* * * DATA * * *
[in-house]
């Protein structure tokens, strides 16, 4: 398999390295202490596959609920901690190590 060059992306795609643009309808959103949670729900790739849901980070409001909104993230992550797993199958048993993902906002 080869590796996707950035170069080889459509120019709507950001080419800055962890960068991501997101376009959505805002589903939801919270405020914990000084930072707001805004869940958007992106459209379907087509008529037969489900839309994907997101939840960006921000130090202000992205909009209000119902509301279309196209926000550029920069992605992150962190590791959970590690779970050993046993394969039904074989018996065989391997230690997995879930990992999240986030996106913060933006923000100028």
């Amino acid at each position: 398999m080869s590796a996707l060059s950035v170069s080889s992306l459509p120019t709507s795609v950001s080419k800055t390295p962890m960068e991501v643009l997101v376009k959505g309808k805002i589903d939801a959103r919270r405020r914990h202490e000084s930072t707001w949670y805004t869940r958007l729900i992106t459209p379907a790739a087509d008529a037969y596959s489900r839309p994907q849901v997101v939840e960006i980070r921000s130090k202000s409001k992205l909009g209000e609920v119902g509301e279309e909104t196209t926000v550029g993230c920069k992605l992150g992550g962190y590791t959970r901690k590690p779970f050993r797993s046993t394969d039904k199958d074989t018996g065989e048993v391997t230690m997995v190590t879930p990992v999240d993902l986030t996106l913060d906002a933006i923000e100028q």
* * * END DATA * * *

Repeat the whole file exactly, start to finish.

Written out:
[in-house]
């Protein structure tokens, strides 16, 4: 398999390295202490596959609920901690190590 060059992306795609643009309808959103949670729900790739849901980070409001909104993230992550797993199958048993993902906002 080869590796996707950035170069080889459509120019709507950001080419800055962890960068991501997101376009959505805002589903939801919270405020914990000084930072707001805004869940958007992106459209379907087509008529037969489900839309994907997101939840960006921000130090202000992205909009209000119902509301279309196209926000550029920069992605992150962190590791959970590690779970050993046993394969039904074989018996065989391997230690997995879930990992999240986030996106913060933006923000100028």
């Amino acid at each position: 398999m080869s590796a996707l060059s950035v170069s080889s992306l459509p120019t709507s795609v950001s080419k800055t390295p962890m960068e991501v643009l997101v376009k959505g309808k805002i589903d939801a959103r919270r405020r914990h202490e000084s930072t707001w949670y805004t869940r958007l729900i992106t459209p379907a790739a087509d008529a037969y596959s489900r839309p994907q849901v997101v939840e960006i980070r921000s130090k202000s409001k992205l909009g209000e609920v119902g509301e279309e909104t196209t926000v550029g993230c920069k992605l992150g992550g962190y590791t959970r901690k590690p779970f050993r797993s046993t394969d039904k199958d074989t018996g065989e048993v391997t230690m997995v190590t879930p990992v999240d993902l986030t996106l913060d906002a933006i923000e100028q």